A&E’s new drama series, Bates Motel, is another entry in the already overpopulated serial-killer genre, but it tries to do a bit more than just invent new ways to show gore and cruelty. It is, as one would guess, based on the book Psycho, by Robert Bloch, and Alfred Hitchcock’s film version of the same name. These two works pretty much set the standard for the genre in their respective media, although there were others before them. (Such predecessors include  Jim Thompson’s novels and Michael Powell’s Peeping Tom, the latter by only three months before Hitchcock’s film. Other films, such as Fritz Lang’s M and John Brahm’s The Lodger depicted such killers but did not show their murders in the explicit way films would after Peeping Tom and Psycho.)

Both Bloch’s novel and Hitchcock’s film are examples of brilliant storytelling techniques, transforming exceedingly quotidian settings into places of horror and unspectacular people into terrifying agents of destruction. They also took great pains to try to explain how such a monster as Norman Bates came to be (although not convincingly in the case of the Hitchcock film). This new version of the story likewise attempts to create a strong sense of everyday normality continually disturbed by eruptions of evil.

Set in the current day in a small town in Oregon, episode 1 (“First You Dream, Then You Die,” a title lifted from Francis M. Nevins’s biography of the suspense writer Cornell Woolrich) immediately captures very well the sexual tension between Norman (Freddie Highmore), age 17, and his mother, Norma (Vera Farmiga), which she initiates apparently without realizing it.  In addition to his mother, nearly every female he meets seems to come on to him in the early scenes.

These scenes between Norman and his mother are clearly intended to make the viewer sympathize with Norman, even though we know he will become a serial killer. Norman’s mother is strong-willed, impulsive, emotionally demanding, and selfish. These early scenes also establish Norman’s  high intellect and thoughtful nature. Actor Freddie Highmore looks like he could be a younger Anthony Perkins. He does an especially good job of emulating Perkins’s posture and gait.

Norma and Norman have moved to Oregon to start a new life as motel owners after the accidental death of Norma’s husband and Norman’s father. The story kicks into gear when Norman’s mother is raped (in a very harrowing scene) by the brutish former owner of the motel. Norman halts the assault by hitting him over the head with an iron. While Norman is getting a first aid kit, his mother stabs the assailant to death.

Mother refuses to involve the police, because the ensuing publicity would ruin the motel’s chance of success: “Who is going to book a  room in the rape-slash-murder hotel?” she asks. In addition, the dead rapist has close friends among the police. Instead, she  enlists Norman in helping dispose of the body. In the process of doing so, Norman uncovers a handmade book full of weird illustrations including strange sexual behavior and images of bondage and possibly torture.  Norman keeps the book and subsequently looks at it regularly.

As they dispose of the body, Norma reveals that the motel is doomed because the nearby state highway is going to be made obsolete by a new bypass. She is given a more sympathetic portrayal in this scene, showing emotional vulnerability and a real fondness for Norman.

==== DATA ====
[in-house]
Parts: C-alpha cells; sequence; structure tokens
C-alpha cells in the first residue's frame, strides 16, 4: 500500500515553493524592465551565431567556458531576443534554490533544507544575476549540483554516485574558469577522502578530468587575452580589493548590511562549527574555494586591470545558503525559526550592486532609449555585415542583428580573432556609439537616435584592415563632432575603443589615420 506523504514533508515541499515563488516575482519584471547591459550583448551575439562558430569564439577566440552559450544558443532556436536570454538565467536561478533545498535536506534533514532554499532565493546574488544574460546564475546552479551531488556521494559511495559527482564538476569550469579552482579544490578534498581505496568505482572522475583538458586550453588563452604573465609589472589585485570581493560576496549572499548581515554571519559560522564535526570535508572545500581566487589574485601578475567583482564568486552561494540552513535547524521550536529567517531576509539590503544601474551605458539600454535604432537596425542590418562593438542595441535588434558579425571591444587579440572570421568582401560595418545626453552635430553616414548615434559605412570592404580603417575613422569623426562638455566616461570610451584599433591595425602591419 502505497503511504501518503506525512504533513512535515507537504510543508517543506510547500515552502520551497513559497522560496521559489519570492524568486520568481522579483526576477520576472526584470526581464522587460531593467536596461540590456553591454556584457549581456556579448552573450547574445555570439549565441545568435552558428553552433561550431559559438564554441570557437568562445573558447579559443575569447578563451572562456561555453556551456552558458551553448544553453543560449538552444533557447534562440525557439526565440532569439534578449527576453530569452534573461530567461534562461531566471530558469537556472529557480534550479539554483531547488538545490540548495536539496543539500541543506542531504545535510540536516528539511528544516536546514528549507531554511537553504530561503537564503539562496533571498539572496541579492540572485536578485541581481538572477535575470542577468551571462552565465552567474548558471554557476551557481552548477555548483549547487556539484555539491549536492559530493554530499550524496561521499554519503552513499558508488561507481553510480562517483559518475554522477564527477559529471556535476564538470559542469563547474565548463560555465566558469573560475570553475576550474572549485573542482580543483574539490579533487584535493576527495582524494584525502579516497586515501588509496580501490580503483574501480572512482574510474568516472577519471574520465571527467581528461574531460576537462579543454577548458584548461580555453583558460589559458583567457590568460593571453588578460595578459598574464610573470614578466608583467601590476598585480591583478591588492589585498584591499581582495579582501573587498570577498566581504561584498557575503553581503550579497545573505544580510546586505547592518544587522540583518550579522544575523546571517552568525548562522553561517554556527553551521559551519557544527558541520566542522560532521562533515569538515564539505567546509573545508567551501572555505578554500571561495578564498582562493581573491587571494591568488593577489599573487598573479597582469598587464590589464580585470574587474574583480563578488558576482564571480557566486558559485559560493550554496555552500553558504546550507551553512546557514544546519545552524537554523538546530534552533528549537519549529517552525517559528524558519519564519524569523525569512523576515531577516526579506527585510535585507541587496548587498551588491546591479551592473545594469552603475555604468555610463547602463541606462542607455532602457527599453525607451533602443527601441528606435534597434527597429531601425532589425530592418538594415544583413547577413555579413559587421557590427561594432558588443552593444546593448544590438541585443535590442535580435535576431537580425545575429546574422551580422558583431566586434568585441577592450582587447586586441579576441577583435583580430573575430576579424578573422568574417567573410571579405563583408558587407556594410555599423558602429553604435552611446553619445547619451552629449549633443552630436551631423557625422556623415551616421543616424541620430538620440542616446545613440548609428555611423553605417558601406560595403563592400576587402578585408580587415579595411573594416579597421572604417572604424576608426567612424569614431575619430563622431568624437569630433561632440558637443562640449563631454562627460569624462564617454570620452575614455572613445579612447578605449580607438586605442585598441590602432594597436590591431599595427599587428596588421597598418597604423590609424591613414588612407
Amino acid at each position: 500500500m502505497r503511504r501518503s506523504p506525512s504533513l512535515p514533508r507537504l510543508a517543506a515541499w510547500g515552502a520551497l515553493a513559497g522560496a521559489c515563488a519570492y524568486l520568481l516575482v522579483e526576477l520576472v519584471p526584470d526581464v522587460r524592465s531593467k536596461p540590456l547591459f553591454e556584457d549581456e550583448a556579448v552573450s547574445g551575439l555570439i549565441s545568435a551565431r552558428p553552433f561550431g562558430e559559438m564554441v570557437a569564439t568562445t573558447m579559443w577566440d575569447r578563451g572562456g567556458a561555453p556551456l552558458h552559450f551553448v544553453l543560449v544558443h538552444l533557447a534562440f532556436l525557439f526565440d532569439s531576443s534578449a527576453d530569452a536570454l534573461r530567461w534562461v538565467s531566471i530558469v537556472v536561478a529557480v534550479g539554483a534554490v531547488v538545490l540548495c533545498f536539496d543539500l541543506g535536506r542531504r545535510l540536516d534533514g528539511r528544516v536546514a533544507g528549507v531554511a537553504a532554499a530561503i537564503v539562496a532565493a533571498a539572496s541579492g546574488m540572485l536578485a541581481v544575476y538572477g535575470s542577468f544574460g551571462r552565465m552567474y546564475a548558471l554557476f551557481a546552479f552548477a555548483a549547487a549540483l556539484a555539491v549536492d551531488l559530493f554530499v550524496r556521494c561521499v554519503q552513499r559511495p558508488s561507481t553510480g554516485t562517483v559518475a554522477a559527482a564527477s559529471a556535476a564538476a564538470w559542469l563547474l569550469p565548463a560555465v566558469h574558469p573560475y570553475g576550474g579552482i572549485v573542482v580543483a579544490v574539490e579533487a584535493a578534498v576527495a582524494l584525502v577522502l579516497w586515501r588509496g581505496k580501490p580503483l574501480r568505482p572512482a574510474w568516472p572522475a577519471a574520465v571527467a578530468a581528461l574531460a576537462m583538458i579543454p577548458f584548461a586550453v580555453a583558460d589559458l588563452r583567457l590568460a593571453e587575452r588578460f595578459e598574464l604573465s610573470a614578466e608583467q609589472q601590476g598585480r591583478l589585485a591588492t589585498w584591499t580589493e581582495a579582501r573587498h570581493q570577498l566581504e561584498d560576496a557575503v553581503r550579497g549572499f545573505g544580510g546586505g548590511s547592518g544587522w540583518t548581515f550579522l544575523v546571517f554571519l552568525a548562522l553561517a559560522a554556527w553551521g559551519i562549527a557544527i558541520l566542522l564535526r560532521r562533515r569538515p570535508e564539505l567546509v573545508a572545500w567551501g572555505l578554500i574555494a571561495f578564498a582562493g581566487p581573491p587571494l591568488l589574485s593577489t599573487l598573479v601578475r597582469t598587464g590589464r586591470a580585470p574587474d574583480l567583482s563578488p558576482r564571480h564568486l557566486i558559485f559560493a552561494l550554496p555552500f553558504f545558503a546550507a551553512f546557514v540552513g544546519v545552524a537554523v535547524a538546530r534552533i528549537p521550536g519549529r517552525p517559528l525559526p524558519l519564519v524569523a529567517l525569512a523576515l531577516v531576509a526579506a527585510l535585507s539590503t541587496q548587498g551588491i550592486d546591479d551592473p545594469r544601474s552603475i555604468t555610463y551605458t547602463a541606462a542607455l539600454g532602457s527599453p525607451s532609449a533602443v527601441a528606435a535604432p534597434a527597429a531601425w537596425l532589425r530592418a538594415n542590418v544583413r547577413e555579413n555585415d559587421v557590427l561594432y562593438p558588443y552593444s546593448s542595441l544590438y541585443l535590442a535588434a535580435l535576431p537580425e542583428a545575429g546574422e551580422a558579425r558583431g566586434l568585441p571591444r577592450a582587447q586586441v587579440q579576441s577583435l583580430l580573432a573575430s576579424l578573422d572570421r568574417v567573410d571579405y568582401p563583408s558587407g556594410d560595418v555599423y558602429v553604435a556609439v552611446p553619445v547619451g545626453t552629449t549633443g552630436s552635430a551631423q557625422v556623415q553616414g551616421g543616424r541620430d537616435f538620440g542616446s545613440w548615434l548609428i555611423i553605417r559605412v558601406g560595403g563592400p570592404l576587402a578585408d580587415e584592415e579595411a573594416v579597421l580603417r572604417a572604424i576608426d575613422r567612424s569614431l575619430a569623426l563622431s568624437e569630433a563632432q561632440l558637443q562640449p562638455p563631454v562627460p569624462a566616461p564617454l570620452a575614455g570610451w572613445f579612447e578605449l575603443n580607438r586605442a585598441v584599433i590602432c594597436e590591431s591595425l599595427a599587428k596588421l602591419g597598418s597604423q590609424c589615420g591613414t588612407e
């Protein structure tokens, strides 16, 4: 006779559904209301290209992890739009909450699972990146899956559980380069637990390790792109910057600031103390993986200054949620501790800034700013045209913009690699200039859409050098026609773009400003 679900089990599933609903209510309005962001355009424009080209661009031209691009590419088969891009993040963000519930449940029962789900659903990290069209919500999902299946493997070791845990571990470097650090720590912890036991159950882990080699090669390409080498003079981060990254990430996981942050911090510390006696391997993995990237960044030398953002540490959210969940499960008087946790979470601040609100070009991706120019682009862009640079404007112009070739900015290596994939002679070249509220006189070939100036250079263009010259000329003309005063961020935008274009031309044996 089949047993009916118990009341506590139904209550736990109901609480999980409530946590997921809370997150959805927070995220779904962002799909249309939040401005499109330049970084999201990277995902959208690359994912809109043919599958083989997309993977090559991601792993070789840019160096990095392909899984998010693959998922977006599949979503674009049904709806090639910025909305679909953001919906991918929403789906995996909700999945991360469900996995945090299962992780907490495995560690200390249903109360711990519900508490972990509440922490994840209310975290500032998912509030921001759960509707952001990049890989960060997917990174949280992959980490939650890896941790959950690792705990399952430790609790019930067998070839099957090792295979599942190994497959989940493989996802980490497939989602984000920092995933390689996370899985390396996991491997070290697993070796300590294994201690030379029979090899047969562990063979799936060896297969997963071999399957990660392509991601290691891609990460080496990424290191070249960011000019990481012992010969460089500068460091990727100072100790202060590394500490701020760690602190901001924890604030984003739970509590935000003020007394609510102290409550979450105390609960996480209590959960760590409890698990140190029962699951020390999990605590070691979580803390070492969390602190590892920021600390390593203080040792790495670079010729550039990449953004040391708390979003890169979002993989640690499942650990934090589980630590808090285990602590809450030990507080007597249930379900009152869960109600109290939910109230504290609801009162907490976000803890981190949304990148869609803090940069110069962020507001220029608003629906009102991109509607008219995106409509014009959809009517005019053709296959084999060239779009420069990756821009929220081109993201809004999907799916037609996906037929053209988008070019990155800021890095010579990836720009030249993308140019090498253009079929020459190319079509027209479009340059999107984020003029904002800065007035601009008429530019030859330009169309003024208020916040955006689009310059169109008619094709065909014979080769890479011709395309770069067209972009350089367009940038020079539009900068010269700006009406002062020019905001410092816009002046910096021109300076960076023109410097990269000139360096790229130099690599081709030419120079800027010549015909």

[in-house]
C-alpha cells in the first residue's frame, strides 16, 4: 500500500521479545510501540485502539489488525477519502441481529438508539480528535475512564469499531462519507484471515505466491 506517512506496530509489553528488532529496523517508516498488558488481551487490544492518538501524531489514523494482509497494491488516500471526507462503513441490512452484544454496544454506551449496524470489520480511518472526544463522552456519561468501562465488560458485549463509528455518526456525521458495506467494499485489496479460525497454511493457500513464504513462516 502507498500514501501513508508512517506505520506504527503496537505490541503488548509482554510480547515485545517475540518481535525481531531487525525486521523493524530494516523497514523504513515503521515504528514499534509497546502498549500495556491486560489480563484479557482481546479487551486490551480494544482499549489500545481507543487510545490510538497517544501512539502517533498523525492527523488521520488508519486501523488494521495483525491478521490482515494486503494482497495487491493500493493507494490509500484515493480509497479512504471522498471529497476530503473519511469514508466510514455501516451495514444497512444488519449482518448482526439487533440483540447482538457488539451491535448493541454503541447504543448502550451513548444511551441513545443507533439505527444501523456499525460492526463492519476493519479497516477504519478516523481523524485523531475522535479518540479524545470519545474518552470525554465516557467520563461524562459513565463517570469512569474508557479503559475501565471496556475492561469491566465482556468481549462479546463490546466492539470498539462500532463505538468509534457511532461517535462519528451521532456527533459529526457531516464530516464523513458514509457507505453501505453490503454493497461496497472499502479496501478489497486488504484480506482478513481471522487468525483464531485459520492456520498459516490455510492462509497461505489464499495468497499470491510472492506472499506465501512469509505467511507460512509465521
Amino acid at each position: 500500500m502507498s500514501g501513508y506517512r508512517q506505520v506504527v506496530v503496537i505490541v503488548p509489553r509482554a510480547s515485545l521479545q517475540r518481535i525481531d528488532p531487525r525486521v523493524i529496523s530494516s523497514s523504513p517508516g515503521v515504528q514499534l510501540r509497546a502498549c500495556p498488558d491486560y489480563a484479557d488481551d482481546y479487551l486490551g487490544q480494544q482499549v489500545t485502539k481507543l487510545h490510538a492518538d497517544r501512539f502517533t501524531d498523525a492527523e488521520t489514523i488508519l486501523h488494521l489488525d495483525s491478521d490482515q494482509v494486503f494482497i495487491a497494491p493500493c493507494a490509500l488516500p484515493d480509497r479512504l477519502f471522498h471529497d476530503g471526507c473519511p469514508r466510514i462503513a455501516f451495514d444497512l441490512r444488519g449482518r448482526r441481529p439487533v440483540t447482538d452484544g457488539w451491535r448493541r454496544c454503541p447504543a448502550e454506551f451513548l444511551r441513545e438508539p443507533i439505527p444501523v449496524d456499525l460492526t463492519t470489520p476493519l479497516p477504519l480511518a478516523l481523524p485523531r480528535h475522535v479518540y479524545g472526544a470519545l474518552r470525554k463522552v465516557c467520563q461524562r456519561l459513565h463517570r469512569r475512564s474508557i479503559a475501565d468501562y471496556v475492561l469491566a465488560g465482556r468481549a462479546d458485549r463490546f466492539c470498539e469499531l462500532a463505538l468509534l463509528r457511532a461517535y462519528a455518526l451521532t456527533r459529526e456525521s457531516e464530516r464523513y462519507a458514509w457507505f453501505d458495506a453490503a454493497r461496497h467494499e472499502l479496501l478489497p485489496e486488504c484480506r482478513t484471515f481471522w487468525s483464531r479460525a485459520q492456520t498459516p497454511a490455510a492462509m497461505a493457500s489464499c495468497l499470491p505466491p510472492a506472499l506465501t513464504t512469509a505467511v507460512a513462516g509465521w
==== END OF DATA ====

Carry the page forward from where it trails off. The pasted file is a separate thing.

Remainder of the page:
In episode 2 (“Nice Town You Picked, Norma…”) we meet Norman’s half-brother, Dylan, who has been estranged from the family. Indeed, Norma tells Dylan she hates him, and he continually addresses her by her first name. His phone displays her name as “The Whore” when Norma calls him. Their conversations indicate Dylan’s suspicions that Norma killed her husband. Given what we’ve seen of her so far, this comes as no surprise.

A discussion between Norman and a  classmate, of Blake’s poem “The Tiger,”  brings out the showmakers’ evident intentions: to explore the basic causes of evil. The first two episodes suggest that Norman’s unusual family life is the prime source of his eventual descent into murderous perversity, though the narratives also indicate that the generally dissolute character of the culture surrounding him also plays a part—the girl with whom he discusses “The Tiger” discovers his artsy torture-porn book and remarks that she has read many mangas worse than it. Later she translates the book’s text passages and determines that they tell a possibly true story of Chinese girls having been sold into sex slavery in their town. She and Norman decide to investigate and find out whether the story is true.

In addition, the economy of the town where they live appears to be based on very strange and oddly New-Age Economy premises– making unexplained fortunes through ventures such as artisanal cheese production. The logging industry used to support the town but was driven out by “the tree huggers,” a sympathetic character notes. Later we see the likely explanation for the strange prosperity: nearby marijuana fields.

So far, then, the people behind Bates Motel have done a fine job of fashioning a compelling story that tries to do more than just add to the infamies depicted in the countless serial killer dramas of recent years. Of course, in seeking to explain the reasons behind a person’s misdeeds, there is always the risk of explaining away evil. It’s not yet clear whether the makers of Bates Motel will avoid that trap, but at present they have managed to create a convincing picture of a disturbed world that looks all too much like the one we Americans have made for ourselves in recent decades. That this scenario leads to multiple murders is a rather chilling thought indeed.